The browser market share stats for June are out from Net Applications. Overall, the news is not all that rosy for Microsoft as Internet Explorer usage overall continues to erode. But, if you view the data through Redmond-colored glasses the news is actually pretty positive.
First, let’s look at the raw data. The bottom line is that Internet Explorer dropped almost six tenths of a percentage point to 53.68 percent. Firefox also dropped slightly. Meanwhile, Chrome and Safari continue to climb. Chrome went up by the exact same amount that Internet Explorer went down, and now has 13.11 percent market share. Safari climbed two tenths of a percent–I assume based on iOS devices more than the desktop browser.
If we dig a little deeper into the version specifics, we can see that IE8, IE7, and IE6 all declined this month–by 1.21 percentage points, 0.46 percentage points, and 0.18 percentage points respectively. Firefox 4 bumped up 0.38 percentage points to 10.46 percent–but that will plummet this month thanks to Firefox 4 already being made obsolete by Firefox 5.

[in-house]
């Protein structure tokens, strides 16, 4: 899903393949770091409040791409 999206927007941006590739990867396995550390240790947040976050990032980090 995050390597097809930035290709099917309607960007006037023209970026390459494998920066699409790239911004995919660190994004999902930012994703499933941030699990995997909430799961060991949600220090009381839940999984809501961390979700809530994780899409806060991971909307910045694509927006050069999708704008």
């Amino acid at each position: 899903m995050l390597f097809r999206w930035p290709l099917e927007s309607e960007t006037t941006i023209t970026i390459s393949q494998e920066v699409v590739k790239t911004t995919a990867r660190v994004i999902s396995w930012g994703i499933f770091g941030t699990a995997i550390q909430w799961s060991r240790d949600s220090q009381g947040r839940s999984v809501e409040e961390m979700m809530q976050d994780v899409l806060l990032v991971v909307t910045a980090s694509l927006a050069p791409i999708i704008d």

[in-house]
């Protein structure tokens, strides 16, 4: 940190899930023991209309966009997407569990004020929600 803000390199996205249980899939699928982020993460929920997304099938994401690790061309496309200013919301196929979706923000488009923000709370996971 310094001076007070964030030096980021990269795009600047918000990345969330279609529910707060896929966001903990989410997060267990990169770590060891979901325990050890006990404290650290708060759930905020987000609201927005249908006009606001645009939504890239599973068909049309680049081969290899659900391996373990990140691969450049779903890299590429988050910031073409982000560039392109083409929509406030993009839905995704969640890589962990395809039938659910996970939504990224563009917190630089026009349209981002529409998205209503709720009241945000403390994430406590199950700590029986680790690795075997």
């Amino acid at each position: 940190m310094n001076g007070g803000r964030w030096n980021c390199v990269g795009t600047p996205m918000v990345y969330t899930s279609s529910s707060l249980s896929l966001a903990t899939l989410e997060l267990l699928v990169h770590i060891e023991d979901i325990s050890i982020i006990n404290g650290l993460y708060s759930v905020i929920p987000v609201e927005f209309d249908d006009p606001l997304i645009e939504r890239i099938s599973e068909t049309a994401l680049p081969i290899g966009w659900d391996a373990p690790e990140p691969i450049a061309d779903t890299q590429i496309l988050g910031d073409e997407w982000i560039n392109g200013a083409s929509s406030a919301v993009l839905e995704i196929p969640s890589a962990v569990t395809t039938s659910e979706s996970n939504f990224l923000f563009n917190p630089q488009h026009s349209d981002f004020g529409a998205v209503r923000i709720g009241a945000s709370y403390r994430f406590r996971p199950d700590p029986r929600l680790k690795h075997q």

The silver lining for Microsoft is that Internet Explorer 9 gained 1.44 percentage points to climb to 5.63 percent market share. Granted, that is only half of the market share enjoyed by Firefox 4, and it is only about two-thirds of the market share of Chrome 12, but keep in mind that Internet Explorer only works with Windows, and the audience for IE9 is limited to Windows Vista and Windows 7, while these rivals have a potential audience that includes all of Windows, plus Mac OS X, and Linux.
Taking that silver lining a step farther, IE9 is even more impressive when viewed strictly through a Windows 7 lens. Roger Capriotti analyzed the data in an Exploring IE post. “IE9 has now become the most popular modern browser on Windows 7 in the US. IE9 is now just second overall in the US behind IE8 with 21.8 percent usage share as of the last day of June. Worldwide, IE9 usage share on Windows 7 is exiting the month with 17.0 percent usage share for June.”
So, Microsoft is definitely continuing to erode influence overall–thanks in some part to its commitment to IE9 and limiting the audience to a mere fraction of the PCs in the world. Depending on your perspective, there is some good news in there somewhere for Internet Explorer, though.
Fortunately for Microsoft, these tenths of a percentage point shifts one way or the other have a very slow impact. Based on the trend lines, Chrome will eventually be number one, and Internet Explorer could be third or fourth (Firefox will just keep spinning its wheels recycling the same users). But, that could be a decade from now because the market share moves like watching a glacial ice flow.